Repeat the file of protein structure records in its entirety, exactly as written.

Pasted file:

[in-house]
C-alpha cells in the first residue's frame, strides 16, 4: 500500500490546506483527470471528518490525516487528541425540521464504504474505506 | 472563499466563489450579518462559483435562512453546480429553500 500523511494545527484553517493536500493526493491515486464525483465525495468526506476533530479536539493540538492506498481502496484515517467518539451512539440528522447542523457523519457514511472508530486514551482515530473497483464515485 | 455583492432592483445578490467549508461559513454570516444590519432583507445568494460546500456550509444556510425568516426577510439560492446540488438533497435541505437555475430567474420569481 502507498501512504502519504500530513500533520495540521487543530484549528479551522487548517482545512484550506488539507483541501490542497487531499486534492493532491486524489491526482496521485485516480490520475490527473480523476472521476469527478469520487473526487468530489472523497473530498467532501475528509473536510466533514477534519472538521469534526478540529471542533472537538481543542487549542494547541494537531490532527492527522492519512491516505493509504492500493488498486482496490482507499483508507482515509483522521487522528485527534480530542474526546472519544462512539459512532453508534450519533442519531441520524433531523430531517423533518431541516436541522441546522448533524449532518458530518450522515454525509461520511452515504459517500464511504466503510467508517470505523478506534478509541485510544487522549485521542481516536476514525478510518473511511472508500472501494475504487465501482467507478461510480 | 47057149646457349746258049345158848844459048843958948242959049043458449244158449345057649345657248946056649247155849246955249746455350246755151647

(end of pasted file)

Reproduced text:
[in-house]
C-alpha cells in the first residue's frame, strides 16, 4: 500500500490546506483527470471528518490525516487528541425540521464504504474505506 | 472563499466563489450579518462559483435562512453546480429553500 500523511494545527484553517493536500493526493491515486464525483465525495468526506476533530479536539493540538492506498481502496484515517467518539451512539440528522447542523457523519457514511472508530486514551482515530473497483464515485 | 455583492432592483445578490467549508461559513454570516444590519432583507445568494460546500456550509444556510425568516426577510439560492446540488438533497435541505437555475430567474420569481 502507498501512504502519504500530513500533520495540521487543530484549528479551522487548517482545512484550506488539507483541501490542497487531499486534492493532491486524489491526482496521485485516480490520475490527473480523476472521476469527478469520487473526487468530489472523497473530498467532501475528509473536510466533514477534519472538521469534526478540529471542533472537538481543542487549542494547541494537531490532527492527522492519512491516505493509504492500493488498486482496490482507499483508507482515509483522521487522528485527534480530542474526546472519544462512539459512532453508534450519533442519531441520524433531523430531517423533518431541516436541522441546522448533524449532518458530518450522515454525509461520511452515504459517500464511504466503510467508517470505523478506534478509541485510544487522549485521542481516536476514525478510518473511511472508500472501494475504487465501482467507478461510480 | 47057149646457349746258049345158848844459048843958948242959049043458449244158449345057649345657248946056649247155849246955249746455350246755151647